Entering the cooling tower is a surreal moment, it’s a place not meant for humans but yet there are a couple of others inside taking pictures and wandering around. I find the stillness, the bright green moss on the grey concrete rather tranquil. Across a river is more of the abandoned complex, but the only way in is to try and climb on to an industrial bridge where the lower steps have been removed. It requires a bit of ape like scrambling, but we manage and head over to the buildings just as it begins to pour down. There’s no door per-se, rather a large opening, so access is unhindered as we step into what could easily be a dystopian film set with rubble, mangled metal, and rust wherever you look.
It will soon start getting dark so we’ve decided to call it day and once again negotiate the bridge over the river. As we head to our car we do see an opportunity to take a look into what looks like an abandoned train depot, which is an added bonus which makes up for the disappointment of not being able to access the early site.
We spend the night in a hotel in the town of Liege, which rather unexpectantly turns out to have quite a raucous a night life. The next day begins with a rather abrupt wake up call, unsurprisingly I’ve slept through the alarm and Dan’s thrusting some strong coffee in my face. Eventually, once I’m somewhat corpus mentis we’re heading to explore some more remnants of Belgium’s past.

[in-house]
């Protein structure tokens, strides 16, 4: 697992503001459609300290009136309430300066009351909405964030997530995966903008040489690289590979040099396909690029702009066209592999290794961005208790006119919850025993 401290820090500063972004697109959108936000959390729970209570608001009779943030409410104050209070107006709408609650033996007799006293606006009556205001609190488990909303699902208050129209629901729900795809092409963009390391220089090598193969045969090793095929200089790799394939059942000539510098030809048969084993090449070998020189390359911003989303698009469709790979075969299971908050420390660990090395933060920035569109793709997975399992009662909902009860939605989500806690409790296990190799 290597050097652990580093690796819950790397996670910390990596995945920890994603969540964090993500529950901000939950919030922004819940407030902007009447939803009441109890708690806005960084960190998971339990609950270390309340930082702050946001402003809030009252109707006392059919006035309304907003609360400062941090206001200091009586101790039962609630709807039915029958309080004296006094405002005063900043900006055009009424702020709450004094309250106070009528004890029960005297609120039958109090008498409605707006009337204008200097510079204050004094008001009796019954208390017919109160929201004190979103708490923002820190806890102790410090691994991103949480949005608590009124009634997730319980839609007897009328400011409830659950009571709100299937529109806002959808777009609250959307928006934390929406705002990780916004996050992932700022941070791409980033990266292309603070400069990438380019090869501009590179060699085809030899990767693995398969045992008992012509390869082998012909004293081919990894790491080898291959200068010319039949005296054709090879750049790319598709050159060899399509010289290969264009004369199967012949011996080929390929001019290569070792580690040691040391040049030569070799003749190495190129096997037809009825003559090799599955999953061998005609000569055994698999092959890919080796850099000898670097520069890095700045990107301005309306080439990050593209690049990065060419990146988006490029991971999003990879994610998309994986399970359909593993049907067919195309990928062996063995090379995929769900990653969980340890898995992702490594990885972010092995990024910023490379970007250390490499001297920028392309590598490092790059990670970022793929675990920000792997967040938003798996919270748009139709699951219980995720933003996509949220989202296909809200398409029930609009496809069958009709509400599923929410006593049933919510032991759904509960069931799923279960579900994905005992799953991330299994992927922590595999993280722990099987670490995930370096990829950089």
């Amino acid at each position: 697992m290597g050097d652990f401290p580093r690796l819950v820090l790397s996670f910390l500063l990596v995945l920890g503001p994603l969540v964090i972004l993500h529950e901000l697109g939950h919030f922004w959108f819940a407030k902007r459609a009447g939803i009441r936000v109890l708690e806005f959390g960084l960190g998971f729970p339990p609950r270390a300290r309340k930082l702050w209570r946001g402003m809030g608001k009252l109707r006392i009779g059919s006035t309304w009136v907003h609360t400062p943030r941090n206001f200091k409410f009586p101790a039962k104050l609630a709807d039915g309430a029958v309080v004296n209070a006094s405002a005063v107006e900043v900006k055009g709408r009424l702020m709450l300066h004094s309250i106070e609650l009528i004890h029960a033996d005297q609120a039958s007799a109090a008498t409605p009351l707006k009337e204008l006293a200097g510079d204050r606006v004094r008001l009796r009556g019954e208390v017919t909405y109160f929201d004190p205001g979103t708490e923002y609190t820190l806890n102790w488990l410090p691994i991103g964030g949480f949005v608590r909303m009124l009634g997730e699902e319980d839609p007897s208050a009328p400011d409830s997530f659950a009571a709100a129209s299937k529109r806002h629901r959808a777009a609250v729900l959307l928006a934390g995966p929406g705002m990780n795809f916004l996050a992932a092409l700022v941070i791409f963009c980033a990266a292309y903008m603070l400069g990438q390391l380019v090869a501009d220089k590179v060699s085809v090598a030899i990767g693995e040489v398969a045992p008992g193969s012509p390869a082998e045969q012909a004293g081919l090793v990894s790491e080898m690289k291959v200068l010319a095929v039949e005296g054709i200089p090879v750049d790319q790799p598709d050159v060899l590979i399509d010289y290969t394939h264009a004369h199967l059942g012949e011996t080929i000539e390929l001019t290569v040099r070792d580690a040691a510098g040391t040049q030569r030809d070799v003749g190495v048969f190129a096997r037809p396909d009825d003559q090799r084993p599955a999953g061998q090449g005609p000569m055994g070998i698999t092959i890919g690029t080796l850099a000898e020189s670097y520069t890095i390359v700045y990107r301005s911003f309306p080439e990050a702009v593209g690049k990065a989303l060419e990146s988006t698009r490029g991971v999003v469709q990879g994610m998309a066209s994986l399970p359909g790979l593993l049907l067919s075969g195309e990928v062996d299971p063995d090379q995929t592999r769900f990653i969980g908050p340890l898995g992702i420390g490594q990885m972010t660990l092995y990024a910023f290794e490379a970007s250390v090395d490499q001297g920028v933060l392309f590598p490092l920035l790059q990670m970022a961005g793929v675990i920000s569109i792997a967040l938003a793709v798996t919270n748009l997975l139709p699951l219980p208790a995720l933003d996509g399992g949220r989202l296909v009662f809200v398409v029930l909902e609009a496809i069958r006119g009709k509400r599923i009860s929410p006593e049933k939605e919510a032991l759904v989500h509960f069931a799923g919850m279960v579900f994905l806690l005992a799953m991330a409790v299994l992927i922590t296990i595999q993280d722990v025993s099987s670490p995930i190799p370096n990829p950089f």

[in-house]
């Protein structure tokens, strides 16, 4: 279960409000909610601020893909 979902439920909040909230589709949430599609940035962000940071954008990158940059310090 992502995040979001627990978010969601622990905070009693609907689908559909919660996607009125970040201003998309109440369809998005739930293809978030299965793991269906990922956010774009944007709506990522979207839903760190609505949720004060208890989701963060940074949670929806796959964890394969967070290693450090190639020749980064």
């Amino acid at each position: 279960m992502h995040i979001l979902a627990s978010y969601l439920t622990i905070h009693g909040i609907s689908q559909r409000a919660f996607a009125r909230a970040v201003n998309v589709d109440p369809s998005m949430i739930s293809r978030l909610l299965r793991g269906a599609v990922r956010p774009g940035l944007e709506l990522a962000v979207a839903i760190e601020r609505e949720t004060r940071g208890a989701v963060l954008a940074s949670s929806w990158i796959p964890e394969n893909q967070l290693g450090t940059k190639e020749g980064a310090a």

We start our morning with a visit to Fort de la Chartreuse. Built in 1817 by the Dutch it served, as the name suggests, as a Fort before being used as a barracks, and later as a prison by the Germans during WW1. It also served as an American military hospital briefly during the second world war. Since 1988 the site stands abandoned, with the most recent tenants, the Belgian army, leaving. Access is via a road leading to a semi opened gate with the buildings occupying a pleasant green space. We pass a few joggers, mothers pushing their prams and people walking there dogs. I’m surprised to see that no boards blocking the entrance. The building has literally been left open for anyone to wander in.
Still around the proximity of Liege, our second stop is the Cockerill Sambre steel works. This is a huge complex which became defunct in 1999. We’ve pulled over by a fence but after a quick look around and noticing the barbed wire and cameras, and with yesterdays defeat still fresh in our minds, it’s not long before we mutally agree to give up and head to our penultimate urbex spot.